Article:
There’s no one source, like a wellspring of inspiration that the writer simply needs to find. Perhaps Andrea Barrett captures this best in her essay “The Sea of Information” when she writes, “Writing is mysterious; and it’s supposed to be . . . any path that gets you there is a good path in the end. But one true thing among all these paths is the need to tap a deep vein of connection between our own uncontrollable interior preoccupations and what we’re most concerned about in the world around us.”
Our inspiration, then, is found in our own personal preoccupations. Andrea Barrett writes, in that same essay, that her “imagination is nourished by old books, old bones, fossils, feathers paintings, photographs, museums of every kind and size, microscopes and telescopes, plants and birds; I like to learn things and . . . all this information feeds my fiction.” Author Elizabeth McCracken is captivated by her family history. She keeps a family archive filled with diaries, letters, sketches, diplomas and poems. Stories often grow out of what she finds there. In Joyce Carol Oates’ essay, “To A Young Writer,” she advises writers look for “forbidden” passions, buried selves, and ill-understood drives. “These emotions,” she writes, “are the fuel that drives your writing and makes possible hours, days, weeks, months and years of what will appear to others, at a distance, as ‘work.’” Lauren Groff’s short story, “A Season By the Shore,” was informed by her own “anxiety and restlessness” that came with her pregnancy with her first son. While she can trace the inspiration of some aspects of this story, she, too, acknowledges the mystery inherent in the process: “In truth, my debts are endless, and I only wish I were alert enough to recognize them all.”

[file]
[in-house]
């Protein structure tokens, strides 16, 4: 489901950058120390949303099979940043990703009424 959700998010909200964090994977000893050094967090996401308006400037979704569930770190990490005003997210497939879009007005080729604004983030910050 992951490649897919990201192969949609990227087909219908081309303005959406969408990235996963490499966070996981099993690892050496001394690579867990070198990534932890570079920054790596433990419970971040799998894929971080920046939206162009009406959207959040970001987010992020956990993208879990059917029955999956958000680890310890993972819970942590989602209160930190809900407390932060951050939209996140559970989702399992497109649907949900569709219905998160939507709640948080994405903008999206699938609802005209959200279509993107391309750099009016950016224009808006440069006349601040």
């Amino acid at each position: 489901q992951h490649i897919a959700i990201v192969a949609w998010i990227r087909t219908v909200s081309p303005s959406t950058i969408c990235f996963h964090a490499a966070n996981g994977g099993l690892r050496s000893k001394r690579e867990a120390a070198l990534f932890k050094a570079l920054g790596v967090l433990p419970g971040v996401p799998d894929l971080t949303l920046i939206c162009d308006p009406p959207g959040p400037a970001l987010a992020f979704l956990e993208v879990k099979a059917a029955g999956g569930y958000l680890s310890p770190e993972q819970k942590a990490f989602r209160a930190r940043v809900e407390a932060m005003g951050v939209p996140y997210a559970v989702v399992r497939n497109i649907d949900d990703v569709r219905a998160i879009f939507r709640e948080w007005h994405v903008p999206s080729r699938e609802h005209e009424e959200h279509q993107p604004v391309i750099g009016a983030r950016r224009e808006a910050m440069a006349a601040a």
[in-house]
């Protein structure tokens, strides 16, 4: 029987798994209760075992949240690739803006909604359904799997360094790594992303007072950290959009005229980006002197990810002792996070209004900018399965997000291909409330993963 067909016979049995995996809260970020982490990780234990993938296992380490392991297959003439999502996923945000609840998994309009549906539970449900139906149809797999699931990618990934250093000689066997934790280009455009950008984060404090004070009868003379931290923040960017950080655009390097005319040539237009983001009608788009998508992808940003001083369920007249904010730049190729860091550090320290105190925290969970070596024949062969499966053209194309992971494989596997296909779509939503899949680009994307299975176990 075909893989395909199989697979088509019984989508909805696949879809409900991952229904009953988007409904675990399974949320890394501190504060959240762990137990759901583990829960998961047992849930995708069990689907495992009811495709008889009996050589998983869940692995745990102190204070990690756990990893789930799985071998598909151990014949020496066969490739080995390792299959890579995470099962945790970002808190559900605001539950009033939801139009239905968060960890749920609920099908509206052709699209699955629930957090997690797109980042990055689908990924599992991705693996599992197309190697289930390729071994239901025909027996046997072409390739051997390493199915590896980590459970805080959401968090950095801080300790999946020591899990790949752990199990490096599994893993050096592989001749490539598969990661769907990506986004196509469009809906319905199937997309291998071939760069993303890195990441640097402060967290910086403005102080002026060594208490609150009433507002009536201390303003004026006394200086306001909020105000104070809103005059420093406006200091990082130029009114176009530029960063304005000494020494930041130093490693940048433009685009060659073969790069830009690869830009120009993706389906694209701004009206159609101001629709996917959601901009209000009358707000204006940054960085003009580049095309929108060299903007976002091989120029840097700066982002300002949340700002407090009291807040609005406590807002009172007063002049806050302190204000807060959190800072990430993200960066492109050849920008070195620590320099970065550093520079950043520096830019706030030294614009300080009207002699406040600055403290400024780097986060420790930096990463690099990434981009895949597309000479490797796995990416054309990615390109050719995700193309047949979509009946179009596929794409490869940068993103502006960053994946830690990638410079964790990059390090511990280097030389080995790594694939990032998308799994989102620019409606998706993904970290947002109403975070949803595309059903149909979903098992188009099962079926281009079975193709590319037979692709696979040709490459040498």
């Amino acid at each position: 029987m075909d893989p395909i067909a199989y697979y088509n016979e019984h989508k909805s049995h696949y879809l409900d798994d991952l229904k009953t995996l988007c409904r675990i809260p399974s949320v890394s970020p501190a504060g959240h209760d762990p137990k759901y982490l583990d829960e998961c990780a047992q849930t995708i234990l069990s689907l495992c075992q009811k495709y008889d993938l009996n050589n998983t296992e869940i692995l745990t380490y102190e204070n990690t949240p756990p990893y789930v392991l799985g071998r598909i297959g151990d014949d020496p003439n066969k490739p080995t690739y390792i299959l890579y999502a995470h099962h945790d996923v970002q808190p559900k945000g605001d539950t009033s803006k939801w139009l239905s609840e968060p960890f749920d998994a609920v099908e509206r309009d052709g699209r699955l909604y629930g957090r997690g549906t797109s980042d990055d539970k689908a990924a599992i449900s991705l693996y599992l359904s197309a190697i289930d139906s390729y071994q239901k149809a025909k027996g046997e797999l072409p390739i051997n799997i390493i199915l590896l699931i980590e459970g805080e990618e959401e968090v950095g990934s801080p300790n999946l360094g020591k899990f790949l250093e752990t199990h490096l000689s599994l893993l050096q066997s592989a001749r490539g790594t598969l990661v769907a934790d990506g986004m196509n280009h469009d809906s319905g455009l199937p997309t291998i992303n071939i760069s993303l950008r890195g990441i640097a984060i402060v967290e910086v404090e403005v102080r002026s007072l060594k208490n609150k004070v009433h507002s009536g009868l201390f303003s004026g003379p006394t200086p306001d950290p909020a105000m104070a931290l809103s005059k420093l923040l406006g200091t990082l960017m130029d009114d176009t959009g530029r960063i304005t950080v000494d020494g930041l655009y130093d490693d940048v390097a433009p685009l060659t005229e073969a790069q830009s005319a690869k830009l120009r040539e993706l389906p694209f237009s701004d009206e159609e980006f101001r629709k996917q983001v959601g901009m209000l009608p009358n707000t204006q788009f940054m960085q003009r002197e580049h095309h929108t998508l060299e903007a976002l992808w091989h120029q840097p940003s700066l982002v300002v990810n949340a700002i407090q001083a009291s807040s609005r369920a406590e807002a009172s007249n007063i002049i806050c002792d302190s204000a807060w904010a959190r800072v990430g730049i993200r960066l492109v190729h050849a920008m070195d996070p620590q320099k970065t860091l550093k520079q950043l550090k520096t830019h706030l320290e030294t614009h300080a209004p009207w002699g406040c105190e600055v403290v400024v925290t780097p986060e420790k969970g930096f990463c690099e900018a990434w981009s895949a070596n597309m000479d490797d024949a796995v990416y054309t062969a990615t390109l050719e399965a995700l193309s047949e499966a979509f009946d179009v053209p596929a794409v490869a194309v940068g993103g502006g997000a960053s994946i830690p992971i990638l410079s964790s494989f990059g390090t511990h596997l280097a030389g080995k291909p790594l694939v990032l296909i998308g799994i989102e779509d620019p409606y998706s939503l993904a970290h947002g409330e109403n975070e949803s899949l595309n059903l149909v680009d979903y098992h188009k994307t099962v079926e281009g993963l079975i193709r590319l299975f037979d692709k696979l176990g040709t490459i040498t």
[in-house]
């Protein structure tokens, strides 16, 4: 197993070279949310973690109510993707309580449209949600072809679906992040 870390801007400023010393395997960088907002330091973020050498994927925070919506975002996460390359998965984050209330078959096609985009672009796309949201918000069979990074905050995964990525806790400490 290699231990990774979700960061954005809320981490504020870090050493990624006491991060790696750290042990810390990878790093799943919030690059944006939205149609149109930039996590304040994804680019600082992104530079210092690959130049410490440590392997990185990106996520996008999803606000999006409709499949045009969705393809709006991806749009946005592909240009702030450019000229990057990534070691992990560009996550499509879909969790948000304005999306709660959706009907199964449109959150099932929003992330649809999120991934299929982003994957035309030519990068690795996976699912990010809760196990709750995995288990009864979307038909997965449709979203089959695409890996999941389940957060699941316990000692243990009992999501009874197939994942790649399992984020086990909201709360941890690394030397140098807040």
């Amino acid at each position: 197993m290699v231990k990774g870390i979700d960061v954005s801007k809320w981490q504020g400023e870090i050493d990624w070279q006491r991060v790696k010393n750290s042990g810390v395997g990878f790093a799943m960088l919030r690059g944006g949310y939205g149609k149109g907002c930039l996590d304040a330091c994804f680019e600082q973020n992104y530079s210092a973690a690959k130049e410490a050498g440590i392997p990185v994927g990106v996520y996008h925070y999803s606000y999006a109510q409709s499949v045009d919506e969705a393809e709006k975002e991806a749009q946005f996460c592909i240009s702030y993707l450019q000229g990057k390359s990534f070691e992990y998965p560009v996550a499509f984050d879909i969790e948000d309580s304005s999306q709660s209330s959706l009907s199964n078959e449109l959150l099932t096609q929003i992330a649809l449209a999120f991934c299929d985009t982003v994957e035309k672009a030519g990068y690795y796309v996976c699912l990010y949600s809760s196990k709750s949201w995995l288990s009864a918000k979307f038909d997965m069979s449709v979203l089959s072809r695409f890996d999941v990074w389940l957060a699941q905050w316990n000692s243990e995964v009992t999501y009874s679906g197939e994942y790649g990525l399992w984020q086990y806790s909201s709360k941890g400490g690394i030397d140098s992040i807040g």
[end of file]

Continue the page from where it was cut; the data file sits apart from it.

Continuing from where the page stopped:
What are your own vital interests? What details, anecdotes, concerns, images or subjects do you return to again and again? Some ideas may come to mind right away. If that’s the case, start there. Look for the intriguing character or the compelling conflict within that interest. If one doesn’t easily present itself, begin to do some exploring. This might take the form of research, conversations, looking through ephemera, or journaling. If you follow the trail of that preoccupation, you’re bound to come across the engine of a story.
If a preoccupation doesn’t come to mind right away, you might find it useful to keep a journal or look through the one you already write. You might keep a folder of interesting bits—news articles, flyers or brochures from intriguing places, pictures of unexpected findings. Over time, you might return to this to see what interests have remained and which have lost their appeal.
Pay attention to where your mind and imagination wander. You will find your inspiration there.